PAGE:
Curiouser and Curiouser: What’s your favorite part in the movie Frank? It might be easier to ask if you have a favorite line…
Rob Hart: My absolute favorite is this exchange:
Jon: The torment he went through to make the great music.
Frank’s Mom: The torment didn’t make the music. He was always musical. If anything it slowed him down.
It’s a very romantic notion that art needs to come from a place of pain or can only exist when it’s filling something that’s broken. And good art can come from places like that. But people under estimate how much is ass-in-seat work (most of it) versus how much is divine angelic inspiration birthed by drugs or depression (not a whole lot).
That’s the moment when the movie went from very very funny to really profound and important.
C&C: It is exhausting to deal with the whole “tortured, mentally ill alcoholic” persona as the only legitimate path to true artistry. I loved that about Frank, too. There was joy in his Head, and that there was a hindrance to it coming out. But if you were told you had to have a “gritty” or “checkered” past as a backstory for your book jackets, what would your fake past be? Don’t say circus roustie. I call that backstory.
RH: I recently read an article in the New York Times about a group of environmentalists who chase down and stop illegal fishing trawlers. It’s totally a vigilante thing, because the laws governing the sea are sort of piecemeal and confusing. And at one point they were chasing this notorious vessel through a part of the ocean so dangerous and remote it’s called the Shadowlands. And I don’t even like the ocean but it made me want to be a vigilante boat captain.
C&C: How did you meet your wife?
RH: We worked at the same newspaper–I was a reporter and she was an intern. And I had a bit of a crush on her but she was involved with someone.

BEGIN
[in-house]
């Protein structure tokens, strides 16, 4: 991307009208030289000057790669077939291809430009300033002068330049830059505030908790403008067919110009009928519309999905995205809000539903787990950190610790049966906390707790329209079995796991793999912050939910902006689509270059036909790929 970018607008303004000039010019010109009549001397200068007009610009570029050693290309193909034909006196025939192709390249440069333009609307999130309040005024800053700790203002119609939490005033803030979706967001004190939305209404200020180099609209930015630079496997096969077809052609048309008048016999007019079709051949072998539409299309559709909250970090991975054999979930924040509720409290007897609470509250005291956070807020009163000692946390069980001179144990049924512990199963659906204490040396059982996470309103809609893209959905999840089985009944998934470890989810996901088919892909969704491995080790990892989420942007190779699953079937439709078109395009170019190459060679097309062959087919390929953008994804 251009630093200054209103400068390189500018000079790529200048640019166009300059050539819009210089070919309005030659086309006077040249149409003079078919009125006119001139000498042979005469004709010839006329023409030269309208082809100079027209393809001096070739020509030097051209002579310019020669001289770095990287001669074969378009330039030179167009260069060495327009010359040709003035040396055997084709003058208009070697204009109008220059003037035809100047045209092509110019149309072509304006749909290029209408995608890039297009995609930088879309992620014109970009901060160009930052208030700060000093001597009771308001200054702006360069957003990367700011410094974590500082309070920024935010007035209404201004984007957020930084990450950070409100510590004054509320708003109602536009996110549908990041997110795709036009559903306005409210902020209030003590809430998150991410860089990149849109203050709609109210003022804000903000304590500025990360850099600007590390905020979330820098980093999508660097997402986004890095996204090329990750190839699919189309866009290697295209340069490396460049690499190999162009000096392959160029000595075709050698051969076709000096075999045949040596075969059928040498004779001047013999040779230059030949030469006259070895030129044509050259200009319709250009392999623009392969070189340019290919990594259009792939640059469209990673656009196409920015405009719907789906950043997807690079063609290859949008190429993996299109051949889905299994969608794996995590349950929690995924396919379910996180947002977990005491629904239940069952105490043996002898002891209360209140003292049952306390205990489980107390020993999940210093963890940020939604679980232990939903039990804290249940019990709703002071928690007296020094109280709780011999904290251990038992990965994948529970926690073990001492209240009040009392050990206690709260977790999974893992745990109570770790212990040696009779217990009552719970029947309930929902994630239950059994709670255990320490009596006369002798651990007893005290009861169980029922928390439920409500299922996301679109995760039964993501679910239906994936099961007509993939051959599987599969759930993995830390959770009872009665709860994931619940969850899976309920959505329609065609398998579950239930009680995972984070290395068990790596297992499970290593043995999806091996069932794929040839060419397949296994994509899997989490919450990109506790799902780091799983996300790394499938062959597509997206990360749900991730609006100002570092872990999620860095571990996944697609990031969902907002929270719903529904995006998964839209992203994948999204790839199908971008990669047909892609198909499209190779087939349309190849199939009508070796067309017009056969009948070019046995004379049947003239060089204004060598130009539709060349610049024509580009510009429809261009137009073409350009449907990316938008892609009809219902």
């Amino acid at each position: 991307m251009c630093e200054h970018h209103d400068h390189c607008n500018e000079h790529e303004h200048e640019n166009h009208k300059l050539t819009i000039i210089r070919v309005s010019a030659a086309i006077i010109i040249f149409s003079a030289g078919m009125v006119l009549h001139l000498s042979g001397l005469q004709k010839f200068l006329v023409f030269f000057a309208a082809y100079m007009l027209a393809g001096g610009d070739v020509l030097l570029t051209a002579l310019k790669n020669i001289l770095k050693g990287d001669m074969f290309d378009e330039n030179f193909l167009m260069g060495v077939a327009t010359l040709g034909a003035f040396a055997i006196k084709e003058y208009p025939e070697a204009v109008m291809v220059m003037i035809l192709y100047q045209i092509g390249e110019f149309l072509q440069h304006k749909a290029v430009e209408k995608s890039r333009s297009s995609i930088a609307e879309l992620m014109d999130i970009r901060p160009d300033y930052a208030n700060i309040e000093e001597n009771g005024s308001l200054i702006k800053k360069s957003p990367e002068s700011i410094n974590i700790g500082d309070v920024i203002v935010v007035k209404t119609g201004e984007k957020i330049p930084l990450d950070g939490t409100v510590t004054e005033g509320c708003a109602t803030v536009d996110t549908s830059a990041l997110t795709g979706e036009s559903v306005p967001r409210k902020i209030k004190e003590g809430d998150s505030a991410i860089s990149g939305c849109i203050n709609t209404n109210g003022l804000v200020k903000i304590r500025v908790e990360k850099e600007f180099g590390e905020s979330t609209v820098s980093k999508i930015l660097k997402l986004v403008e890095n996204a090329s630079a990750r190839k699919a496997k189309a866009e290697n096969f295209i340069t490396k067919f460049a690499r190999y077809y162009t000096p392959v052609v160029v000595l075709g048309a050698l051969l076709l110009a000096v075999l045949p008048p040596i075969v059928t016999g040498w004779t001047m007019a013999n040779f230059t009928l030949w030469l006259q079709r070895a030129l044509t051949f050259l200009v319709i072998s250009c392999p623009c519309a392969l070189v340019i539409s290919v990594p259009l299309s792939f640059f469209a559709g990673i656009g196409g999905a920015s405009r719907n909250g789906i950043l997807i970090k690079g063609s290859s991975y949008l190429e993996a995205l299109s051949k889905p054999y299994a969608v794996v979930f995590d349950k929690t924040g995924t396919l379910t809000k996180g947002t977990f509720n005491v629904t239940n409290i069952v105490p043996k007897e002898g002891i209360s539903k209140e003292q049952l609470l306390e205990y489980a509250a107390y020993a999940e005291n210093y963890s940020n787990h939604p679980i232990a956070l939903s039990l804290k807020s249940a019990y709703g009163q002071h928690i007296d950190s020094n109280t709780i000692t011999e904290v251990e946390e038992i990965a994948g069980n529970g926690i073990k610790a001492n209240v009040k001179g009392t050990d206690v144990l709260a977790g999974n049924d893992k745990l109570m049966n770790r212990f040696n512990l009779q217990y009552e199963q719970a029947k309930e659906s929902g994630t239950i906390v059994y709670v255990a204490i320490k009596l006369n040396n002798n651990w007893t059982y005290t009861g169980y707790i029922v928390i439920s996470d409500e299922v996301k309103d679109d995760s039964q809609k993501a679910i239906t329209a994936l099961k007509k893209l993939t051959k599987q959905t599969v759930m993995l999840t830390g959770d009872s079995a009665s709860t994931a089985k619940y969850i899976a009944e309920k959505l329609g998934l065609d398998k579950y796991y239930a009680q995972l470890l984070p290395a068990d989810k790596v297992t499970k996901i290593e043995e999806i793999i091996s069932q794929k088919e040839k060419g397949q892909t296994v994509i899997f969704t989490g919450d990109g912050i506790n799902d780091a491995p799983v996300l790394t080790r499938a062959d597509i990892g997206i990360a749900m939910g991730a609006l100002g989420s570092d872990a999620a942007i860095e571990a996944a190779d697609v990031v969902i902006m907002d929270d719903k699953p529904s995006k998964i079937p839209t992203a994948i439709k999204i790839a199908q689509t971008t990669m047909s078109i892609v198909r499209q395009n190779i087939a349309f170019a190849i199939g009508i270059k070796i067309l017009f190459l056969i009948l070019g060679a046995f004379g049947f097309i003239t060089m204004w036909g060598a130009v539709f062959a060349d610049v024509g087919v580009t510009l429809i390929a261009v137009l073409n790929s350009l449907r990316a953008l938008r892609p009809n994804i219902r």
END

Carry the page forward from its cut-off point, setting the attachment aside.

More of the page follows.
We stayed friends, even after I took a gig working in the paper’s Albany bureau, and then one weekend I came home and she was single and we got together and it went from there.
C&C: Do you have a hair maintenance routine? Products and a schedule and all that?
RH: None. I dodged a genetic bullet. My dad is losing his hair. Both of my younger brothers are losing their hair. I have pretty good hair and I don’t have to put junk in it. Life is good. I’m going gray and I am so totally fine with that. I can live with gray hair. It makes me feel fancy and distinguished.
C&C: What do you have in your pockets?
RH: Right now: A Swiss Army knife.
When my daughter was in the hospital recovering from surgery, my wife and I would order take-out so we didn’t have to be away from the room for too long. And one day we got Chinese Mexican, along with Jarritos, which is a Mexican fruit-flavored soft drink. The bottles aren’t twist-off and the nurses’ station didn’t have a bottle opener. Surprise surprise. I can open a bottle with a lighter but no one had a lighter. I was going to MacGuyver it when a doctor turned around and was like “Use this,” and he handed me a Swiss Army knife.
At that moment I realized how insane it was that I didn’t carry one. It’s great for opening bottles and cutting things and slicing my finger open accidentally.
C&C: Speaking of slicing fingers, have you ever had stitches or broken any bones? What was your most serious injury?
RH: I have never broken a bone, and apparently there’s a reason for that: So my jaw is misaligned. At one point a long time ago my dentist thought he would need to break it and reset it, so that my teeth didn’t wear away or the joints wouldn’t go all wonky or something. The good news is we’ve since abandoned that insane, terrifying course.
But at the time, he said that my bone structure was so dense he wasn’t sure if he could break it conventionally.